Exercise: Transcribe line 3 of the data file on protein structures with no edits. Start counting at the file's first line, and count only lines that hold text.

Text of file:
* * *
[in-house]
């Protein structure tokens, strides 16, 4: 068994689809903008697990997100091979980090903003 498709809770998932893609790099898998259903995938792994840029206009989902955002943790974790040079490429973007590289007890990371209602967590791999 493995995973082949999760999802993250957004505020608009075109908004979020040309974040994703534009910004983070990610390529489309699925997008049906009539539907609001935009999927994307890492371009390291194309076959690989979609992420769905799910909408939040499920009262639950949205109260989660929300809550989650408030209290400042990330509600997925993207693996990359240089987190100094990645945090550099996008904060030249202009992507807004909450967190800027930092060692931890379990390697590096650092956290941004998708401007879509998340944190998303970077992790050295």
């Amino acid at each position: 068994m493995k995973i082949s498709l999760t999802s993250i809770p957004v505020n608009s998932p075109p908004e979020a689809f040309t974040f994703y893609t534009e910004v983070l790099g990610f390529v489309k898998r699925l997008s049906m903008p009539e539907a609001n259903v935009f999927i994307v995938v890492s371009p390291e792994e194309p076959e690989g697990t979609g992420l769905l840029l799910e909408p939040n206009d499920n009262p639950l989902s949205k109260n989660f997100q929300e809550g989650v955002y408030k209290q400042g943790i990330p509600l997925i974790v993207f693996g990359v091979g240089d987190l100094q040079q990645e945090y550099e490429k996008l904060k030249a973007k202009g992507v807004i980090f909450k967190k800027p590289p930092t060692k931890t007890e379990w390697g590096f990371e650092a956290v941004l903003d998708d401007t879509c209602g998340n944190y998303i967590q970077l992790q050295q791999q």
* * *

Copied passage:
């Amino acid at each position: 068994m493995k995973i082949s498709l999760t999802s993250i809770p957004v505020n608009s998932p075109p908004e979020a689809f040309t974040f994703y893609t534009e910004v983070l790099g990610f390529v489309k898998r699925l997008s049906m903008p009539e539907a609001n259903v935009f999927i994307v995938v890492s371009p390291e792994e194309p076959e690989g697990t979609g992420l769905l840029l799910e909408p939040n206009d499920n009262p639950l989902s949205k109260n989660f997100q929300e809550g989650v955002y408030k209290q400042g943790i990330p509600l997925i974790v993207f693996g990359v091979g240089d987190l100094q040079q990645e945090y550099e490429k996008l904060k030249a973007k202009g992507v807004i980090f909450k967190k800027p590289p930092t060692k931890t007890e379990w390697g590096f990371e650092a956290v941004l903003d998708d401007t879509c209602g998340n944190y998303i967590q970077l992790q050295q791999q």